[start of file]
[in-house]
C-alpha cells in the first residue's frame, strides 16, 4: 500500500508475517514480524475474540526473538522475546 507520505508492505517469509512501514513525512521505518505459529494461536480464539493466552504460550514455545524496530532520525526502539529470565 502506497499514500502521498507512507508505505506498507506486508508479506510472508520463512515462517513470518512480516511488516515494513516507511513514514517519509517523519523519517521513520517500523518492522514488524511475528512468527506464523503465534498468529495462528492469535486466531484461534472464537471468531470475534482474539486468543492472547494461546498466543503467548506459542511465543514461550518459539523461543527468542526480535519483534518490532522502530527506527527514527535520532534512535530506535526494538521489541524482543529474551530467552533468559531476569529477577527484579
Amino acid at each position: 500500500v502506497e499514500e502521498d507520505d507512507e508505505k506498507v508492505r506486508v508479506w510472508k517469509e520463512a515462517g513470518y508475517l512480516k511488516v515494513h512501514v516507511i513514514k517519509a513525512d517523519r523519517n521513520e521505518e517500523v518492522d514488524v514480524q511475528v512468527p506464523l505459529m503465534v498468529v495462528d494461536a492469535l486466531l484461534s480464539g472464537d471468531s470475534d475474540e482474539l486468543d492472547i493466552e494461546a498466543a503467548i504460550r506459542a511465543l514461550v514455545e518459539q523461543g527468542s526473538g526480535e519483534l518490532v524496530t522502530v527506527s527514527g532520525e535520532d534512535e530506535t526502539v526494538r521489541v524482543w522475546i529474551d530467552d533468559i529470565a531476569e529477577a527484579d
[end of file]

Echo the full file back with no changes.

[in-house]
C-alpha cells in the first residue's frame, strides 16, 4: 500500500508475517514480524475474540526473538522475546 507520505508492505517469509512501514513525512521505518505459529494461536480464539493466552504460550514455545524496530532520525526502539529470565 502506497499514500502521498507512507508505505506498507506486508508479506510472508520463512515462517513470518512480516511488516515494513516507511513514514517519509517523519523519517521513520517500523518492522514488524511475528512468527506464523503465534498468529495462528492469535486466531484461534472464537471468531470475534482474539486468543492472547494461546498466543503467548506459542511465543514461550518459539523461543527468542526480535519483534518490532522502530527506527527514527535520532534512535530506535526494538521489541524482543529474551530467552533468559531476569529477577527484579
Amino acid at each position: 500500500v502506497e499514500e502521498d507520505d507512507e508505505k506498507v508492505r506486508v508479506w510472508k517469509e520463512a515462517g513470518y508475517l512480516k511488516v515494513h512501514v516507511i513514514k517519509a513525512d517523519r523519517n521513520e521505518e517500523v518492522d514488524v514480524q511475528v512468527p506464523l505459529m503465534v498468529v495462528d494461536a492469535l486466531l484461534s480464539g472464537d471468531s470475534d475474540e482474539l486468543d492472547i493466552e494461546a498466543a503467548i504460550r506459542a511465543l514461550v514455545e518459539q523461543g527468542s526473538g526480535e519483534l518490532v524496530t522502530v527506527s527514527g532520525e535520532d534512535e530506535t526502539v526494538r521489541v524482543w522475546i529474551d530467552d533468559i529470565a531476569e529477577a527484579d